- In days past, when the sun went down – so did we
- The vast majority of people are chronically sleep deprived
- Sleep deprivation is a predictor of obesity and poor health
- 7+ hours is optimal
- (and get off your phone)
Solution: go to bed earlier
For thousands of generations, the cycles of the sun and daylight dictated the rhythm of our lives. The world was a dangerous place in the dark, so our ancestors would grab their mate, head back to the cave, and call it a day – early. There was no modern appliance or electronic technology to keep them up – so nightfall signaled the end of the day.
Very often in the modern world, sunset simply marks the beginning of the second half of the day. The internet, our ‘stupid phones’, television, 24 hour drive-thrus, and 60-hour work weeks have created a cultural norm of nocturnal living that is unrecognizable to our ancient hard-wiring. If you are like most people, your body expects and requires more sleep than it gets. In fact, Dr. John Medina author of Brain Rules says that 90% of Americans are chronically over-tired. Although this has noticeable implications in our day-to-day lives, like mid-day head bobbing and black circles under your eyes, the silent damage you’ll experience with sleep deprivation is a real killer – literally.
Sleep is an essential element to being healthy – it’s one of the best ways to keep your mind and body fresh. ‘Sleep deprivation also results in significant impairments in cognitive and motor performance …’ [article link]
Our body uses sleep to rest and repair our tissues. Our brain requires sleep to process the information from the day (and, during sleep is when your body clears out ‘metabolic waste’ from the brain – yes, the ‘trash’ within your brain cells/tissue needs to be cleaned out and it happens during sleep). Critical sleep cycles involve hormone balancing that affects everything from your energy and moods to your metabolism and ability to regulate your body weight. Healthy sleep patterns promote complete sleep cycles. Your brain goes through different sleep phases when you rest. REM sleep (Rapid Eye Movement) involves dreaming; non-REM sleep is the deepest and most critical phase of sleep. This is the time that your most vital repair and recharge takes place. The more complete sleep cycles you experience, the better. For most of us, that means getting back to the cave – earlier.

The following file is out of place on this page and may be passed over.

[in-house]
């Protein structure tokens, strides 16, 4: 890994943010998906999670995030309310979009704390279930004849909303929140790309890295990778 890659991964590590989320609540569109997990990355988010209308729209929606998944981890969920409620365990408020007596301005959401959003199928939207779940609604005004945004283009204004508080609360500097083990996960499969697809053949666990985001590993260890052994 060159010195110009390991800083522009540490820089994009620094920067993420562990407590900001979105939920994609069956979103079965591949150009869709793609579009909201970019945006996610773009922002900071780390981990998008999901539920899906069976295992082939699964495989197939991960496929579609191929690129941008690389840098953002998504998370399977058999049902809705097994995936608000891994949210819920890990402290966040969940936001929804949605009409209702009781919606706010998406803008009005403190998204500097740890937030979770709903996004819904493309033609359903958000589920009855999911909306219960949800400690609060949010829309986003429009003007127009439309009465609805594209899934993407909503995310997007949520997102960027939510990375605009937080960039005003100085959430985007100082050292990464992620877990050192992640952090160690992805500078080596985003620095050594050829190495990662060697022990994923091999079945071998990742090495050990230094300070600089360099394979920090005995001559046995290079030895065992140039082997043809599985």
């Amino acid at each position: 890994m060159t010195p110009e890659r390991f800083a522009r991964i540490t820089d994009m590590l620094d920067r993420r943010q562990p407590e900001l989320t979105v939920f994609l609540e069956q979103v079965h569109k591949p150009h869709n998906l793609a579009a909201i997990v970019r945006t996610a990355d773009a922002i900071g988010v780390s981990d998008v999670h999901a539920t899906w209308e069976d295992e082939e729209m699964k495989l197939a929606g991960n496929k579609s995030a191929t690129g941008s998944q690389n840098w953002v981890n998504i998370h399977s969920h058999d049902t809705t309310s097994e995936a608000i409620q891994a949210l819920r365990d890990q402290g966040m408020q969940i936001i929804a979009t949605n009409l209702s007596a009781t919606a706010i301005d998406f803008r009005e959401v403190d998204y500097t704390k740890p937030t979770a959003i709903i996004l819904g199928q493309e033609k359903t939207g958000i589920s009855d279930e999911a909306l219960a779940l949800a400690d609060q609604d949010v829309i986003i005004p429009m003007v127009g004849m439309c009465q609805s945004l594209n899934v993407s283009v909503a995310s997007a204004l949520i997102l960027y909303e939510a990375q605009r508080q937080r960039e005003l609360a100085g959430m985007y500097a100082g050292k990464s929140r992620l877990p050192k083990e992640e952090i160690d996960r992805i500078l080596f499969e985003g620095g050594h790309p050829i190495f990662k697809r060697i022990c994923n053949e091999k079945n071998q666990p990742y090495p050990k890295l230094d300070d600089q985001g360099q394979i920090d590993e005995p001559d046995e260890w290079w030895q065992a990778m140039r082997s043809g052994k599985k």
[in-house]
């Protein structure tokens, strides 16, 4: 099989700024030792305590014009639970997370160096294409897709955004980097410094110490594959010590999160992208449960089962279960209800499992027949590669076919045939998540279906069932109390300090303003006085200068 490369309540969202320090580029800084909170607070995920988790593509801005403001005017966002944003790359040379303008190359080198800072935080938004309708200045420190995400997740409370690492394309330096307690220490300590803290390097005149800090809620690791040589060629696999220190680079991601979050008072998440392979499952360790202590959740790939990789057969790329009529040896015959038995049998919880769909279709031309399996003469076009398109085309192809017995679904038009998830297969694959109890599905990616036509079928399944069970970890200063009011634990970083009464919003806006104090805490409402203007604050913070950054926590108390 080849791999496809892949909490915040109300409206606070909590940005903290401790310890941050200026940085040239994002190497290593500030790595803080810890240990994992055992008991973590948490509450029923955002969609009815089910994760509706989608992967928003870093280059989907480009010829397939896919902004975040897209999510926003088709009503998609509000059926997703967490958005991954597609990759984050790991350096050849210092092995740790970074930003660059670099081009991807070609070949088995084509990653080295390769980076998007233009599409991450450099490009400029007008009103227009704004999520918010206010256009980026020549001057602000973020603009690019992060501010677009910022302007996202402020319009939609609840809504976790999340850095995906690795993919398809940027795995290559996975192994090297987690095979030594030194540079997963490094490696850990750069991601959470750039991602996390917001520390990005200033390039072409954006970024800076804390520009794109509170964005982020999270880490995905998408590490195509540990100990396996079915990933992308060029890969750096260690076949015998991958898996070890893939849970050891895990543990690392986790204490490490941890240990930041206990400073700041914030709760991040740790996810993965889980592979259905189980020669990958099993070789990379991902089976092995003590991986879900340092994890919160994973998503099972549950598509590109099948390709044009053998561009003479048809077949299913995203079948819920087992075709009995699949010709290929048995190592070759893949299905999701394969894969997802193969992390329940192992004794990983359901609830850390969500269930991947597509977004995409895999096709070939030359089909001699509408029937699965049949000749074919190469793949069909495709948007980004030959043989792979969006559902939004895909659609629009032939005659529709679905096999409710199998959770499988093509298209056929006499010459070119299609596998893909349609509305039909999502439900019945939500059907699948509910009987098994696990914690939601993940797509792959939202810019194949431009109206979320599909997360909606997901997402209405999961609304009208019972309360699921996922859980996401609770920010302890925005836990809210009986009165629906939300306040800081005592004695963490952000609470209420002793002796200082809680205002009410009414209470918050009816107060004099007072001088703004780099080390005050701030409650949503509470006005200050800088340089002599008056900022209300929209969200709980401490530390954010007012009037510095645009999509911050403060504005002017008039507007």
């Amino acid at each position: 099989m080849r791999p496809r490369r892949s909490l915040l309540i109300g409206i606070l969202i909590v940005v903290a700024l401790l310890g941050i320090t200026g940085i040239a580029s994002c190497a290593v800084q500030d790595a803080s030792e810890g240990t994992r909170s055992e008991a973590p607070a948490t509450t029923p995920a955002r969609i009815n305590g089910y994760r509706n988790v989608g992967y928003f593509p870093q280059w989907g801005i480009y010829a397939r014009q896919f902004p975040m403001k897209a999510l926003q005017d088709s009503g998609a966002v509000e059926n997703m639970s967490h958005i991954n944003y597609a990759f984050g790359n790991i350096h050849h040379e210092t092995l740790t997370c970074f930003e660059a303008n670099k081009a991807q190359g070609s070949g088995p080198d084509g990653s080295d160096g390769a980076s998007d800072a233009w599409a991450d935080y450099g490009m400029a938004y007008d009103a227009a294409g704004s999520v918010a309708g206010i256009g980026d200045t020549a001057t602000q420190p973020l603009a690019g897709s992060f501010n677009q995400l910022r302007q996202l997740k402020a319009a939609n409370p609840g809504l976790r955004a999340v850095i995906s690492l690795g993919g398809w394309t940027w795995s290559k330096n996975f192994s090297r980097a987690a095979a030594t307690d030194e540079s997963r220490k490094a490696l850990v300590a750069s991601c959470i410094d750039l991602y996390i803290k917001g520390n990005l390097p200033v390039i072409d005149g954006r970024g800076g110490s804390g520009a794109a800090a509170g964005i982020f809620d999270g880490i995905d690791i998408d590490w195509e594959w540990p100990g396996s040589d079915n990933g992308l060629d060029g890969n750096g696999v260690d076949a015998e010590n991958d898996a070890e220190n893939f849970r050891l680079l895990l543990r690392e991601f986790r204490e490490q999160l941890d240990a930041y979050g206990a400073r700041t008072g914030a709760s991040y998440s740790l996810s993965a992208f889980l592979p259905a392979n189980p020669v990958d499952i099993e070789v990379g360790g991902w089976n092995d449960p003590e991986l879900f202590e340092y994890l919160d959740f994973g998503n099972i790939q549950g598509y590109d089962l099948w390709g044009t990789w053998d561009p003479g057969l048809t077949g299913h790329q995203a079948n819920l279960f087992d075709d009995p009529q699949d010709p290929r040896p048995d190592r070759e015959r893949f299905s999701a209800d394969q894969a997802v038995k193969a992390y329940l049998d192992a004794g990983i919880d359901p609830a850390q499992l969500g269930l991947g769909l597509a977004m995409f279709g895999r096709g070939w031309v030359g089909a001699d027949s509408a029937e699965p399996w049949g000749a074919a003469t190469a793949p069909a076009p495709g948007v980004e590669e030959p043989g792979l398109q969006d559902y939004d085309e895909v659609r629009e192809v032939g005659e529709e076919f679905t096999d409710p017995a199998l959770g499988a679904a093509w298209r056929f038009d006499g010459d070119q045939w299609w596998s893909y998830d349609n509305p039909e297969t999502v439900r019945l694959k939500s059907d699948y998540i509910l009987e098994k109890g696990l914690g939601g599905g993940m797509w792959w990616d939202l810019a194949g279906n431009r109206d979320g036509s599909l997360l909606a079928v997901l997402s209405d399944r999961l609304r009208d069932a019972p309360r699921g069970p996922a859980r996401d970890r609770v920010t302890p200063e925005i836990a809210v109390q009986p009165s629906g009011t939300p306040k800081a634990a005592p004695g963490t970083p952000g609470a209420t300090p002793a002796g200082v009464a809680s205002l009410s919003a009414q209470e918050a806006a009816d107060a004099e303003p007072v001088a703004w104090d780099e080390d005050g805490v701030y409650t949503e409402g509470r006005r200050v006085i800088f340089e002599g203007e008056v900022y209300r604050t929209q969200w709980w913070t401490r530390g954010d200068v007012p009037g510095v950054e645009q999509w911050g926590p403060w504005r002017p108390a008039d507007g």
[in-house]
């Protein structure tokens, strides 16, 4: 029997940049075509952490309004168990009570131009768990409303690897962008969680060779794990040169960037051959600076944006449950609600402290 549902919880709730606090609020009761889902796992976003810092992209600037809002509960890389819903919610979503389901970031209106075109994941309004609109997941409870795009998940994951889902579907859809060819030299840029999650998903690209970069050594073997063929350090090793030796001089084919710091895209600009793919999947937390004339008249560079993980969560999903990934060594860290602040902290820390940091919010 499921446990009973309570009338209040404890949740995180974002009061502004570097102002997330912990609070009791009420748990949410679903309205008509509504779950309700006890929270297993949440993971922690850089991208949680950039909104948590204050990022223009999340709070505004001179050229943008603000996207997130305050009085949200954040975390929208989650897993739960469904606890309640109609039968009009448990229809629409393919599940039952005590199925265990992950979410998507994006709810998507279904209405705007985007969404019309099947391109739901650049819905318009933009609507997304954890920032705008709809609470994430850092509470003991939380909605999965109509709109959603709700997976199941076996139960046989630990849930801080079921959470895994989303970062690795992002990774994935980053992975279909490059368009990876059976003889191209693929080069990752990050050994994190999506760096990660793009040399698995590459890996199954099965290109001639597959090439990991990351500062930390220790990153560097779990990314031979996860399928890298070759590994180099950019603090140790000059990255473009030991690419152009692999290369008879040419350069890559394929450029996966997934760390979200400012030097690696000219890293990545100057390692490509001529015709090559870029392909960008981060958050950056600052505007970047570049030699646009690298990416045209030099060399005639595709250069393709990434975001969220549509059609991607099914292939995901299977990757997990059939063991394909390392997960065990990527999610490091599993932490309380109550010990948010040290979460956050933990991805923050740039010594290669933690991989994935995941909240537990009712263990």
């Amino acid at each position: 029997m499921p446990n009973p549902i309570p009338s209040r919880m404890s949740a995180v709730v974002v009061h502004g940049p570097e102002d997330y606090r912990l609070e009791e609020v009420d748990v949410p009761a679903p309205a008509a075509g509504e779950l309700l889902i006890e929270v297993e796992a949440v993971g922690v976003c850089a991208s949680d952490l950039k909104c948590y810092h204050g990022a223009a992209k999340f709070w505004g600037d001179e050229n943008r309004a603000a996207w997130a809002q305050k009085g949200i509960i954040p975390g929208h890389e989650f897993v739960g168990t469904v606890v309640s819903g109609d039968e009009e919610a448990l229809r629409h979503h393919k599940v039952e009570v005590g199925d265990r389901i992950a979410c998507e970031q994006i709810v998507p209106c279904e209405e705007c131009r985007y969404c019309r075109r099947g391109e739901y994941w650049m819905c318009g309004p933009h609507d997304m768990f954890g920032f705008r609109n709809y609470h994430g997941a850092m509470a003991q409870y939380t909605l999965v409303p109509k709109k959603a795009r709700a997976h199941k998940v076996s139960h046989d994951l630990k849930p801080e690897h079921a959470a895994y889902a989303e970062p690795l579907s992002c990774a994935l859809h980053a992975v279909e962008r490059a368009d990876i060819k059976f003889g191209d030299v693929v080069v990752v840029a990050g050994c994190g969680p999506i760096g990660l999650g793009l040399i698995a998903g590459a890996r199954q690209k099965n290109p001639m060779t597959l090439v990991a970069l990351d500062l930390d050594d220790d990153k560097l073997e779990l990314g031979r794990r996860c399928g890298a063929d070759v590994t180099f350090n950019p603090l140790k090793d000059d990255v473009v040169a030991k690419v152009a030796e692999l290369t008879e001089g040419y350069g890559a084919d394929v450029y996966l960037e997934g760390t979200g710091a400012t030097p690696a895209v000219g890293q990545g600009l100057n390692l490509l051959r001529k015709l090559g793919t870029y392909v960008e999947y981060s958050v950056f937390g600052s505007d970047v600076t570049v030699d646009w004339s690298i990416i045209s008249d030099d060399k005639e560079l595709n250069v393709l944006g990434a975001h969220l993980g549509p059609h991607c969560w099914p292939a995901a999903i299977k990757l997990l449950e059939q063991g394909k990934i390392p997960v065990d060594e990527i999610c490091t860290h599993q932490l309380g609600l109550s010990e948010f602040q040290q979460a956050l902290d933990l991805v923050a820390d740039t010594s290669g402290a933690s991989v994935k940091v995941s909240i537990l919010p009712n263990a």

In order to ensure maximal complete sleep cycles, humans thrive best when we follow the Circadian Rhythm that is coiled deep inside your DNA. Dictated by the light of the sun, this rhythm is a physiological set point that has promoted early to bed, early to rise, for millennia.
Go to bed … earlier. Getting to sleep by 10:30pm is what the healthiest, most energized people in the world do (which means going to bed at … 9:30 or 10:00 depending on how quickly you fall asleep)
Getting seven or more hours of quality sleep has been shown to increase longevity
And, the afternoon nap turns out to be one of the most effective and productive methods for increasing energy and improving cognitive skills and focus (and it lessens the adverse effects of chronic stress by lowering circulating stress hormones like cortisol – that’s huge!)
Practice an e-fast (no electronics) at least 30 minutes before bed
No phone in the bedroom (or laptops, tablets, even … TV – yep, no, Netflix, Law & Order – Special Victims Unit, or the angry commentator on your favorite news channel – they’re not serving your sleep or your health
Try going to bed fifteen minutes earlier for 21 days. Studies show that a new habit can be formed within 21 consecutive days. Repeat this every 21 days until your target ‘bed-time’ is reached. This vital behavior is effective in conquering the late night habit that leaves you nodding off at the wheel. Help nudge yourself into bed on time by creating a sleep sanctuary. Invest in a quality sleep surface, a high quality pillow, and comfortable pajamas. Keep the TV, phone, laptop out of the bedroom all together. Avoid foods or drinks, such as caffeine or alcohol, that disturb healthy sleep patterns.
And last, keep conversations relaxed and loving; discuss or focus on the things that went well that day; never argue before bed – emotional upset is the most common cause of ‘social insomnia’.
Read, journal, pray or visualize a better tomorrow and be grateful for today.
Here are some good articles on sleep:
How to get more sleep [Greater Good – Berkeley]